Here's why this works. The skin, or outer meat that is to be breaded is not sticky enough to hold fast to a coating. But it will adhere to the fine grains of flour. The flour gives the egg wash something to stick to, and hydrate. The hydrated flour acts as a paste to hold firmly to the breadcrumbs. Letting everything sit for a moment allows the flour paste to dry a little, and anchor the breading to the breaded item.

Of course, you can change the final pan ingredients to corn meal, farina, panko breadcrumbs, or even panko breadcrumbs mixed with shredded coconut (yummy on chicken, pork, and seafood).

And there you have it, the famous three step process for breading meats, poultry, fish, and anything else you might want to bread.

Seeeeeeya; Chief Longwind of the North
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Old 03-03-2012, 11:15 PM   #16
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Quote:
Originally Posted by Chief Longwind Of The North View Post
Let's examine how breading works. First, you have something to be breaded, some kind of meat or veggie. Meats are naturally moist; so flour will stick to their surface. But breadcrumbs of any sort, are just too heavy, with too little surface area to stick effectively to meat, or skin. The trick is to get something to act as a glue of sorts, to hold the breadcrumbs, or whatever coating you are using, to stick to the outside surface of the item to be breaded.

Here is a classic, 3-part method for getting breading to stick properly to meat, poultry, or fish.

Place 3 shallow containers on a table, side by side. I the first, place plain or seasoned flour. Fill the 2nd with egg-wash made up of beaten egg, and milk. Put breadcrumbs into the 3rd shallow container.

Pat the meat, poultry, or fish dry with a paper towel so that the outer surface is a little sticky, but not wet. Dredge the item to be breaded in the flour, making sure to coat the entire piece. Shake off all excess flour. Now, dip the item into the egg wash, again making sure that all of the item is coated. Remove and let excess drip back into the container. Now dredge in the breadcrumbs. Again shake off the excess and place onto a cooking rack. Let sit for 5 minutes before placing in the hot oil.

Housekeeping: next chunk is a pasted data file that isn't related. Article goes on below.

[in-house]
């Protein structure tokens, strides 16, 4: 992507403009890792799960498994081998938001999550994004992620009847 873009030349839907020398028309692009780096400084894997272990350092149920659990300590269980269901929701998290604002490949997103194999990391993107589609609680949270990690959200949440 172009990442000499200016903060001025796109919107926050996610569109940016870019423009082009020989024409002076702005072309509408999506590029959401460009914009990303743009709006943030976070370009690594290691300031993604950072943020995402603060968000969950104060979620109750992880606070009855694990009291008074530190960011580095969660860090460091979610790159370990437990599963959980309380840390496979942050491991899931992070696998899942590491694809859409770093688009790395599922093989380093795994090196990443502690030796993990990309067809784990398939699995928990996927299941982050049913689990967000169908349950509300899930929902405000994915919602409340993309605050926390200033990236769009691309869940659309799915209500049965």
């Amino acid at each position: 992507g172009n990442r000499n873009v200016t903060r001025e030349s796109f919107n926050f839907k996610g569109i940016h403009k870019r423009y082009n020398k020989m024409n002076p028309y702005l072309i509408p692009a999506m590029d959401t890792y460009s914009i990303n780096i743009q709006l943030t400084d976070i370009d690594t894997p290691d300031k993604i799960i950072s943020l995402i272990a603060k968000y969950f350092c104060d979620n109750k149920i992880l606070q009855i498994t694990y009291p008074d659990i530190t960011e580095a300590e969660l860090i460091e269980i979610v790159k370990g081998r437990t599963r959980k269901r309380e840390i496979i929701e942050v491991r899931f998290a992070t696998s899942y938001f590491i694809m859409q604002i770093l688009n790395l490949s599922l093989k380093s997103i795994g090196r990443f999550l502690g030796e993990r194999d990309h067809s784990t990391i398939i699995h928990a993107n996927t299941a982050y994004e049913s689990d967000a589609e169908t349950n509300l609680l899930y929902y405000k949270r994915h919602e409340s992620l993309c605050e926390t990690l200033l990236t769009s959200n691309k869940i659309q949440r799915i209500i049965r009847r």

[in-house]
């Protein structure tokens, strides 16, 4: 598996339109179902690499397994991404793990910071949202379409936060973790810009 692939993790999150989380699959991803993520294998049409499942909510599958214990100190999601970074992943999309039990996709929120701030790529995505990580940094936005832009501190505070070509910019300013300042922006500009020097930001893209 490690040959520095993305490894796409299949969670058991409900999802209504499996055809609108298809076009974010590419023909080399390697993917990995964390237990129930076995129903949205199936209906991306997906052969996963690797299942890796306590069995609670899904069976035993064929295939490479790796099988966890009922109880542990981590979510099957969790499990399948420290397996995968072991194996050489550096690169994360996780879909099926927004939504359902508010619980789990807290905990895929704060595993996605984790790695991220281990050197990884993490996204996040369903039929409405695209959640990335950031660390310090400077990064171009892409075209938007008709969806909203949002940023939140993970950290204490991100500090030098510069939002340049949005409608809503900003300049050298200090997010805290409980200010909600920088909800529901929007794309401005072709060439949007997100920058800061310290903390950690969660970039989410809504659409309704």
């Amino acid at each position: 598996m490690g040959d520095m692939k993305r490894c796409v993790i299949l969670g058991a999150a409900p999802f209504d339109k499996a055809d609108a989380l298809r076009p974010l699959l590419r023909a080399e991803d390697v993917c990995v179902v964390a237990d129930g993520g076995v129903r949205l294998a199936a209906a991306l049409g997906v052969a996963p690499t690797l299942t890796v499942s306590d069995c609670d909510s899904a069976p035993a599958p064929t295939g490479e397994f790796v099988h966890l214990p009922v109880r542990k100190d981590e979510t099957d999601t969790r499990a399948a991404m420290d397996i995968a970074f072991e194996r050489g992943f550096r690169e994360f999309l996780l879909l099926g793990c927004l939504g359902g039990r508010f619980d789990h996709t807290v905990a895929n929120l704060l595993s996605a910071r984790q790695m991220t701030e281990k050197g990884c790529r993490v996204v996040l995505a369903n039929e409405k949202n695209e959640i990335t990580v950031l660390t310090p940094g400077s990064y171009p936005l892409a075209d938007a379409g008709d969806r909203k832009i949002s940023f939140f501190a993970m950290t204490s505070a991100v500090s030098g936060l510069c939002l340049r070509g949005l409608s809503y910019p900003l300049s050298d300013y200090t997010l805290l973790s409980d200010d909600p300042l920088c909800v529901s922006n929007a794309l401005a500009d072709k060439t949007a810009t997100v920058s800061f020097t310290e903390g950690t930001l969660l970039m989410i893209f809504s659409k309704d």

Here's why this works. The skin, or outer meat that is to be breaded is not sticky enough to hold fast to a coating. But it will adhere to the fine grains of flour. The flour gives the egg wash something to stick to, and hydrate. The hydrated flour acts as a paste to hold firmly to the breadcrumbs. Letting everything sit for a moment allows the flour paste to dry a little, and anchor the breading to the breaded item.

Of course, you can change the final pan ingredients to corn meal, farina, panko breadcrumbs, or even panko breadcrumbs mixed with shredded coconut (yummy on chicken, pork, and seafood).

And there you have it, the famous three step process for breading meats, poultry, fish, and anything else you might want to bread.

Seeeeeeya; Chief Longwind of the North

In adding to this, crushed potato chips, crushed corn chips(like blue corn crisps or something), even course chopped popcorn(fun on shrimp), or war in shoestring potatoes, all make for fun and different textures and breading.